• Standard (power & manual) Wheelchairs, Scooters, & Accessories - 36%
• Enteral Nutrients, Equip. & Supplies - 41%
• CPAP/RAD & Related Supplies & Accessories - 47%
• Hospital Beds & Accessories - 44%
• Walkers & Accessories - 46%
• Support Surfaces (Group 2 Mattresses & Overlays) - 63%
• NPWT Pumps & Related Supplies & Accessories - 41%
CMS also conducted a national mail-order competition for diabetic testing supplies concurrent with the Round 2 competition. CMS announced that Medicare payment for diabetic testing supplies (100 lancets and test strips) under competitive bidding will be reduced from $77.90 to a national rate of $22.47. While the competition for diabetic testing supplies was intended to apply only to mail-order suppliers, it is important to note that the American Taxpayer Relief Act of 2012 (ATRA), which was signed into law on January 2, 2013, sets Medicare payment amounts for retail diabetic supplies at the national mail order competitive bidding single-payment amounts, effective July 1, 2013. In other words, as a result of the ATRA, the competitive bidding process is being used to reduce pricing for DMEPOS other than items that actually were subject to competitive bidding. This policy was adopted despite CMS’s previous acknowledgment that "there are pricing differences between mail order and non-mail order diabetic testing supplies because of the delivery methods for these supplies." Even though under competitive bidding program rules, only successful bidders that sign a contract with CMS will be eligible to furnish mail order diabetes supplies to Medicare beneficiaries as of July 1, 2013, Medicare beneficiaries will not be limited to using contract suppliers to obtain retail/storefront diabetes supplies. In sum, a Medicare beneficiary must use a contract supplier to obtain mail order diabetic testing supplies, but can pick up diabetic testing supplies from any local retailer; the payment to the supplier and the beneficiary copayment will be the same in either setting. (The ATRA also temporarily reduces fee schedule amounts for retail diabetic testing supplies to mail order amounts from April 1, 2013 until the national mail-order program single payment amounts start on July 1, 2013.)
CMS next will be mailing contracts to “winning” bidders. According to a CMS fact sheet, 14,654 contract offers will be made to 867 Round 2 bidders, who have 3,109 locations to serve Medicare beneficiaries in the CBAs. CMS also will offer 15 contracts for the national mail-order program; the national mail-order program winners have 48 locations in all. CMS notes that about 62% of Round 2 winning suppliers are small suppliers (gross revenues of $3.5 million or less), and 33% of national mail-order contract offers will go to small suppliers. When the contracting process is complete, unsuccessful bidders will be notified of the reasons they were not offered a contract. CMS expects to announce the names of the contract suppliers in the spring of 2013. CMS and the Competitive Bidding Implementation Contractor (CBIC) also will be stepping up educational activities leading up to implementation of Round 2 and national mail-order bidding."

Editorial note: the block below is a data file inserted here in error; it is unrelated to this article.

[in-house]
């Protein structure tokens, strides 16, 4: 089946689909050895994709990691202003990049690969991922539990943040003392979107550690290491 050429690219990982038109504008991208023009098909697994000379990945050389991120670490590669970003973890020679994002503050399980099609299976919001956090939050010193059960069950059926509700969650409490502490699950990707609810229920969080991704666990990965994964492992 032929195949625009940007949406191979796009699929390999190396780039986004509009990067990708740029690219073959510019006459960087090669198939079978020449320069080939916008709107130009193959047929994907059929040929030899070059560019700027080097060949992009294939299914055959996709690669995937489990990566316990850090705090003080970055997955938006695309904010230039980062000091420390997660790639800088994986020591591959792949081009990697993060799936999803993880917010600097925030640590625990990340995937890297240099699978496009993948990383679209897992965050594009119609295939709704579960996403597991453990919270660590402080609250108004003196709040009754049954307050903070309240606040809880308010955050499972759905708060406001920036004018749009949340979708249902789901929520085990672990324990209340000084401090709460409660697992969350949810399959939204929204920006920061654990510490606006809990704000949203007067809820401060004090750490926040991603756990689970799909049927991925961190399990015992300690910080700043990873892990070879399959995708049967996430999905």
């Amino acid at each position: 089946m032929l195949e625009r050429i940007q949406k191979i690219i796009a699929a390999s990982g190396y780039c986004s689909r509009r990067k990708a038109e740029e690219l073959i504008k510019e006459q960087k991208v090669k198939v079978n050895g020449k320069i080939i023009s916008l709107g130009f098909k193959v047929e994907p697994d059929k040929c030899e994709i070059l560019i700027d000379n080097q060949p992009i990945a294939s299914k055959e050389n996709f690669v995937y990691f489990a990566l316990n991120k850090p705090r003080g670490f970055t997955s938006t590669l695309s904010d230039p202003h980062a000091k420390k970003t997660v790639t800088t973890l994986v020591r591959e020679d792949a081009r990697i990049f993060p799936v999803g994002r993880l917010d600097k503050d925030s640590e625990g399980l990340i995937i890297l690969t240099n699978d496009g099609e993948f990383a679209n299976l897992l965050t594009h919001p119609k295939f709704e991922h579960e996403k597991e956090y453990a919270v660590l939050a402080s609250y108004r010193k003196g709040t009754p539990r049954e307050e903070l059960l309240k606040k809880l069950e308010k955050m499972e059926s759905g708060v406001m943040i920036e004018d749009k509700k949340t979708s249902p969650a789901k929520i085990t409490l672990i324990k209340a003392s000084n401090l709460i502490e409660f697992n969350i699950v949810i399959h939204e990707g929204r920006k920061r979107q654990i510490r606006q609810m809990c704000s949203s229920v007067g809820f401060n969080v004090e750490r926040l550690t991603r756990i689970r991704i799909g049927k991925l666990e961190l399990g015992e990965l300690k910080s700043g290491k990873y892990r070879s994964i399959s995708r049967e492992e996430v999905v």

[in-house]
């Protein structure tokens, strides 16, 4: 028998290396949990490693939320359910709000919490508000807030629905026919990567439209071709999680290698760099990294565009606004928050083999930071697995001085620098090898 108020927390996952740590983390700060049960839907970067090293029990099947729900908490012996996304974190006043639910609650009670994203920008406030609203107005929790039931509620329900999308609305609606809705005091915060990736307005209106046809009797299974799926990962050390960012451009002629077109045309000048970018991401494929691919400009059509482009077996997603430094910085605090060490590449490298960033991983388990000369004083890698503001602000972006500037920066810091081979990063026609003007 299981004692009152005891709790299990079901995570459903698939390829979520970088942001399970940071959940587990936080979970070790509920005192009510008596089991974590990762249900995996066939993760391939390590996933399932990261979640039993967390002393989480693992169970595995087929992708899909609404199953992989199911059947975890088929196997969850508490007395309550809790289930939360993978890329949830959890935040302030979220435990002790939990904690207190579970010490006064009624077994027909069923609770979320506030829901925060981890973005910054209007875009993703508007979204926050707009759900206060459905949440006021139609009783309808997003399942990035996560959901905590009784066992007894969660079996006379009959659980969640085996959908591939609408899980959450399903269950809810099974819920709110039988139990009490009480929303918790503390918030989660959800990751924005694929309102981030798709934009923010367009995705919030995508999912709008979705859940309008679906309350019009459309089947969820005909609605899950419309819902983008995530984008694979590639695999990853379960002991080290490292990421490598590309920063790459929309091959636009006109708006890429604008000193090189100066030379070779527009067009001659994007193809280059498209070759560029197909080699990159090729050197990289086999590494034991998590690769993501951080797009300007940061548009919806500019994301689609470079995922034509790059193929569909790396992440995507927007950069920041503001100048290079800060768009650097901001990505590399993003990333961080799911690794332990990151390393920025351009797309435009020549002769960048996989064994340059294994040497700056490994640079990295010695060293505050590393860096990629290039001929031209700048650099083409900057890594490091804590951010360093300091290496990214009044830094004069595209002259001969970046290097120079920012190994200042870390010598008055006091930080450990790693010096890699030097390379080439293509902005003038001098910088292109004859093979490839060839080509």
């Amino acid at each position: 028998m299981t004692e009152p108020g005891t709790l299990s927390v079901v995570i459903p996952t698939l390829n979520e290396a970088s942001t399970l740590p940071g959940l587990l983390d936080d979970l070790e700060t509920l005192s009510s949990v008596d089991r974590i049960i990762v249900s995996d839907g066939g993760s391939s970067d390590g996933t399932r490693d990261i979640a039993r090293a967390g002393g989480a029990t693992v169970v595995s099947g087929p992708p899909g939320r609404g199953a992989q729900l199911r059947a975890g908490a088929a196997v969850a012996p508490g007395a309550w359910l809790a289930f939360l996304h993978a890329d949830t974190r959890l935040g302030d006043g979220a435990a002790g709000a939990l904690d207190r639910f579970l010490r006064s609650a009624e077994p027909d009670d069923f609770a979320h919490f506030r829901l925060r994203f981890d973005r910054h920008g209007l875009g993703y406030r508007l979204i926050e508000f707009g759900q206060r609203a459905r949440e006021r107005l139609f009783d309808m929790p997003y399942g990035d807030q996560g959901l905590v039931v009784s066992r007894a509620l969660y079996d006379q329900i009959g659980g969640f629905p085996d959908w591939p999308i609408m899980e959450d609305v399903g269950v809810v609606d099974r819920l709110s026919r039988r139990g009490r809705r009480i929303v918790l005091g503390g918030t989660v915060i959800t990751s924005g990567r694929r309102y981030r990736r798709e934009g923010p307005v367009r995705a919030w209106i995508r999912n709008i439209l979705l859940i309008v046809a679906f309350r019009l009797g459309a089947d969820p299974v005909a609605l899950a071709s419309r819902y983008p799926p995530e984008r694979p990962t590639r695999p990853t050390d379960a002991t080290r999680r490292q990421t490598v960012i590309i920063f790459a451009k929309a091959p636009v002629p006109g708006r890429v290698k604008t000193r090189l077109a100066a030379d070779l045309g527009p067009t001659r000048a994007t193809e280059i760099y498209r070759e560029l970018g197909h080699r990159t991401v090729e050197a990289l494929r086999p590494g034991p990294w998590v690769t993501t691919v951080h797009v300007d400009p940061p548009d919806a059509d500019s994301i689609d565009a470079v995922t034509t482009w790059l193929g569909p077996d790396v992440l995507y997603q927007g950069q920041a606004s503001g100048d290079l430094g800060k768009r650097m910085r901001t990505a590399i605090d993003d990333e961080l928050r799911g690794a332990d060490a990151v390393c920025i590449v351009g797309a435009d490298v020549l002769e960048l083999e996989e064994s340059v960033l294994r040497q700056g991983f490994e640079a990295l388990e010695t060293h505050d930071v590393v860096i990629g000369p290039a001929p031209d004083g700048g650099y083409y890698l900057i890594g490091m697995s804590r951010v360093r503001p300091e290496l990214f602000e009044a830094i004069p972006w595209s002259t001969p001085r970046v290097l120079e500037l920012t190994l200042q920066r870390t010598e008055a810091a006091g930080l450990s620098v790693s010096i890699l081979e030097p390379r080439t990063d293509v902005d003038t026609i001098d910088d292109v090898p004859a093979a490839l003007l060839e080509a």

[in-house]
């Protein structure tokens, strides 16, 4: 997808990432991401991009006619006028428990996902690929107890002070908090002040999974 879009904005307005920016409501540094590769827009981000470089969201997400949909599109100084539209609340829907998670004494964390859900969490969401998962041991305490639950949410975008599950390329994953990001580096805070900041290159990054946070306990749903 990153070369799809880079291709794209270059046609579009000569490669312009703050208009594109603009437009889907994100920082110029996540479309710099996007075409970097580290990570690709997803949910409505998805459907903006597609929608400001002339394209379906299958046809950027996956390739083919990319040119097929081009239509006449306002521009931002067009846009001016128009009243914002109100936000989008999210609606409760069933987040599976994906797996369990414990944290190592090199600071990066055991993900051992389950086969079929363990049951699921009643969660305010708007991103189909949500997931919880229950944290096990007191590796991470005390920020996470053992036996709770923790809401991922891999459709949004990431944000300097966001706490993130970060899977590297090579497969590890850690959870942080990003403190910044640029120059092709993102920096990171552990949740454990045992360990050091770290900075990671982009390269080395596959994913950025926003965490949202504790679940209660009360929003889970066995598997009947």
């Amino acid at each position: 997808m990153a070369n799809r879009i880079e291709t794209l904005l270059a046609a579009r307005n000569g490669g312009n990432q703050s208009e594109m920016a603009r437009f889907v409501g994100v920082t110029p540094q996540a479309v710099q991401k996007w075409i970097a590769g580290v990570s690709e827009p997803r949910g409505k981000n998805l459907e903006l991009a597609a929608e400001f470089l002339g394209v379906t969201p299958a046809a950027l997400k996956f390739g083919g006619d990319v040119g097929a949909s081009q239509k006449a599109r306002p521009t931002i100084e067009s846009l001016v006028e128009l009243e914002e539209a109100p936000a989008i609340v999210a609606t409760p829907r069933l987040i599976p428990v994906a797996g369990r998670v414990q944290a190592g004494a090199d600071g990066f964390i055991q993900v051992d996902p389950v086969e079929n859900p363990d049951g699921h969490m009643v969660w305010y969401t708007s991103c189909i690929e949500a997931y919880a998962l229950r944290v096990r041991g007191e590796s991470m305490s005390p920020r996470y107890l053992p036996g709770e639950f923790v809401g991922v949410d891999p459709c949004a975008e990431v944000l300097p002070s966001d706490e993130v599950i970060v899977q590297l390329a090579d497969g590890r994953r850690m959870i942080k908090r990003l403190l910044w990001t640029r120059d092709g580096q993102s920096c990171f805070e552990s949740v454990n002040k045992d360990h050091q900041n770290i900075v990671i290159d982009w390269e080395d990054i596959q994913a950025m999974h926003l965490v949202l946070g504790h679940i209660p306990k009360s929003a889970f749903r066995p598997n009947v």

I am curious what input that all of us Diabetics have had into this process that seems at a very advanced stage. Did I miss notices requesting input and feedback from all of us diabetics so affected by what seems as sweeping decisions made behind closed doors without any consensus. On those directly lobbying for Diabetics - have they been part of this decision process and status.
Although not on medicare yet, I am a medicaid recipient. Yesterday I got a notice that my supplies would no longer be accepted with medicaid payments.....so started looking for another company that would pay for my supplies or at least turn them into medicaid for me. Out of 10 companies I contacted 6 will no longer submit to medicaid. GREAT! NOT. Without that help I do not have resources to pay for strips or testing supplies. I did at the end of the day get a call from CSS and they will take my medicaid payments, but I worry about for how long, My husband is 63, not eligible for medicare yet, and his work insurance stinks as far as diabetes supplies is concerned, So don't know where to look for help with his supplies. What happen to those happy golden years we were always told about?